Today with Capita we publish a new report on the coming removal of student number controls – Are we ready?
Ever since the Chancellor George Osborne announced the abolition of SNCs in his Autumn Statement in 2013, the sector has been racing to prepare for one of the biggest policy shifts to face universities in years.
As A Level results day now looms, we’re heading at breakneck speed towards the first truly uncapped academic year.
Revealing a wealth of thinking and planning for the post-SNC environment, the research included a survey of planners and policymakers, as well as extensive interviews with leaders and policy experts from across different parts of the sector.
Opinions differ on the finer points, but on one thing absolutely everyone agrees: this is a huge change that will have wide and deep consequences for everyone in the sector. The shape of the market will change as recruitment practices are altered to meet the new reality – league tables could see their biggest changes in years and governing bodies will be placed in an increasingly important position.
For institutions that want to expand, the prizes are clear – boosting their student intake will help them in lots of different ways – some financial and some positional. But the game is also about to get riskier – as recruitment practices sharpen up, the fight for student numbers will intensify.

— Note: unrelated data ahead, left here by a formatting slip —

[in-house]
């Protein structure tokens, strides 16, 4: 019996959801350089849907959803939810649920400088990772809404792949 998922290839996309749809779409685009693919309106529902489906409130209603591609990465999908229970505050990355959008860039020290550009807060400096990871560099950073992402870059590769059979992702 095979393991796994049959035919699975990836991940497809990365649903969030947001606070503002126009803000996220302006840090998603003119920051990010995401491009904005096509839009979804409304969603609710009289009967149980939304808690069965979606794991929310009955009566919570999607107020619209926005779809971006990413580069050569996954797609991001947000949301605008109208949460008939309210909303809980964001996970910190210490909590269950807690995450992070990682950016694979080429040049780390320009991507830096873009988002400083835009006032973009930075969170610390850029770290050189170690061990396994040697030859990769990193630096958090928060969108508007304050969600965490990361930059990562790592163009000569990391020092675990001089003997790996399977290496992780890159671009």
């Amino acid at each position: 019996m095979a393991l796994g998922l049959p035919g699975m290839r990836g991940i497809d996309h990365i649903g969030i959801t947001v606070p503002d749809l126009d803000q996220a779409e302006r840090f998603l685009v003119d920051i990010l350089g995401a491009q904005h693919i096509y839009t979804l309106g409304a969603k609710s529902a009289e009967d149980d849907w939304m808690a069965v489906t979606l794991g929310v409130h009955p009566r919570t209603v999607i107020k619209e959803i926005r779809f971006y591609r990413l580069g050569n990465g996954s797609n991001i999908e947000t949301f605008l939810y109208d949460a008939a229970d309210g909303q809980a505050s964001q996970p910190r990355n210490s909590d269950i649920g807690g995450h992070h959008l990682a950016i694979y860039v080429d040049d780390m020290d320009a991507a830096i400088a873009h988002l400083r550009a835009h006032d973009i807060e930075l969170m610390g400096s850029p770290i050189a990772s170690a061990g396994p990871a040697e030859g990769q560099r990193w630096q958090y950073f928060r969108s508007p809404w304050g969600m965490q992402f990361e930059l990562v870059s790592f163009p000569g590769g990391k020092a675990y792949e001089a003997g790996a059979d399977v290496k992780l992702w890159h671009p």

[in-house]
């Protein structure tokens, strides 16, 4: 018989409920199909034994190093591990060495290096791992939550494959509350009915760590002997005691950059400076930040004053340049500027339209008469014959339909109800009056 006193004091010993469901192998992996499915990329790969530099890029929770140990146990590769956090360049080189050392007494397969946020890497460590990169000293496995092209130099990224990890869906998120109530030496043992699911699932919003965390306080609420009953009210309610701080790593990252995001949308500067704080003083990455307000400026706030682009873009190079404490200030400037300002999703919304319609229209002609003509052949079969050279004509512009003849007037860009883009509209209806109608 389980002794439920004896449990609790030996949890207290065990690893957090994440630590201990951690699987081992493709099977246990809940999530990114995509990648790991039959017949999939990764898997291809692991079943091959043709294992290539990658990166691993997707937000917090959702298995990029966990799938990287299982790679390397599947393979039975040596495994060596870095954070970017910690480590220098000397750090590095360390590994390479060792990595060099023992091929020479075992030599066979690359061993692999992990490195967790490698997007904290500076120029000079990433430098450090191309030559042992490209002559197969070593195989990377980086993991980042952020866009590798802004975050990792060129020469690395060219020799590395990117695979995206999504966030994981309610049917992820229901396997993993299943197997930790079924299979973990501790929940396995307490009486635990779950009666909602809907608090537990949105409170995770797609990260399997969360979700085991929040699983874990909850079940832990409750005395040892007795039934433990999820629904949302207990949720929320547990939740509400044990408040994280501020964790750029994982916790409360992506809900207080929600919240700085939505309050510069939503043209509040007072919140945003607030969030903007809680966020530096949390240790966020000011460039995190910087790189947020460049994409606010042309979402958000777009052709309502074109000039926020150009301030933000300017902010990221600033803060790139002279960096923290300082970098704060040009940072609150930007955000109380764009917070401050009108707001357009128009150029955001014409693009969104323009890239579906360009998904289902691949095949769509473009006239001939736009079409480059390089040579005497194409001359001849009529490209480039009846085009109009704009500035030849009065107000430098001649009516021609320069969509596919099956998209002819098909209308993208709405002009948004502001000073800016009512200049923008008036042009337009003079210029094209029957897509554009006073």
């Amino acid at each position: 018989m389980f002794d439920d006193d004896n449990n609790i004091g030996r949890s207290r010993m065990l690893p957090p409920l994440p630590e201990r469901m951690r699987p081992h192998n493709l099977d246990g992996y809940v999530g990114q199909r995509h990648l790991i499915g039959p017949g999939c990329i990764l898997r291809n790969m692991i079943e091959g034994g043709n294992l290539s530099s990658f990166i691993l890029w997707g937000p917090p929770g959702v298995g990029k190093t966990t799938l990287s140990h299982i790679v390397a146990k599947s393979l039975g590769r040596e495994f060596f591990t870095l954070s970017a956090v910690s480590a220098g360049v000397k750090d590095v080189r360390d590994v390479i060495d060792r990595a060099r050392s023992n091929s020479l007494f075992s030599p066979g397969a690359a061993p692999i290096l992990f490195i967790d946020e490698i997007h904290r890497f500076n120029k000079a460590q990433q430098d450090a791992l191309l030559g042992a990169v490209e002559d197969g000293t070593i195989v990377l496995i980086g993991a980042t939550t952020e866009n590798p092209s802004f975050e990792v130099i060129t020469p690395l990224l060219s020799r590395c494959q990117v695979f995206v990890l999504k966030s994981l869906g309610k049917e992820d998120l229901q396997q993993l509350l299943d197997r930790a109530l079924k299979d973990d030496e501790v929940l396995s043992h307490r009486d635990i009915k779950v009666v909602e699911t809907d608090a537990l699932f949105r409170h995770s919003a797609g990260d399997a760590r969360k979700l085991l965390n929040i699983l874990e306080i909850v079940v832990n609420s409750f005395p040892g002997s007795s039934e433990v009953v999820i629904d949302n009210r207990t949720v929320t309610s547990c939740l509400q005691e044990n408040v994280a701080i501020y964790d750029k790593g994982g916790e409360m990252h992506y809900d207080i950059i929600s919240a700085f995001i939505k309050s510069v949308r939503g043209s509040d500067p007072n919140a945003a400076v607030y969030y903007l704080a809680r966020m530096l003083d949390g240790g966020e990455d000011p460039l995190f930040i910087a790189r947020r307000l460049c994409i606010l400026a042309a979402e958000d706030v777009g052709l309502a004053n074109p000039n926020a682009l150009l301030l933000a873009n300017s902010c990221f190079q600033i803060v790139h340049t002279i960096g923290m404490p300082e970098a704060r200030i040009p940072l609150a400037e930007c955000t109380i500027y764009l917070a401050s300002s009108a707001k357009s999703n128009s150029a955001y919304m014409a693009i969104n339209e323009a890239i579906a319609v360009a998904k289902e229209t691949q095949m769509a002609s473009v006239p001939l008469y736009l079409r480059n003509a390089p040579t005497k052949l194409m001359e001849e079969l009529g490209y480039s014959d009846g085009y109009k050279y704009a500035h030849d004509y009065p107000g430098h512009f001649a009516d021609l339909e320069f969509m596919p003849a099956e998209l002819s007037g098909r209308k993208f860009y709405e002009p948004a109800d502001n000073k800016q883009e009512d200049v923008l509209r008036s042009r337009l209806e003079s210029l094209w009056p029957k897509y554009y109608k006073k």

Preparing for a lift of the SNC cap, the decisions that executive teams and governing bodies are taking right now have consequences that are increasingly difficult to predict. Planners and policy wonks have never been more important, as it is they who will provide the evidence for these decisions and will share in the responsibility for the critical task of preparing their institutions to respond to a more dynamic landscape.
We sincerely hope this study will prove useful for decision-making, and for those that work in policy and want to understand the consequences of removing student number controls – one of the biggest and most high-profile changes in higher education policy for many years.
You can read the report in full here.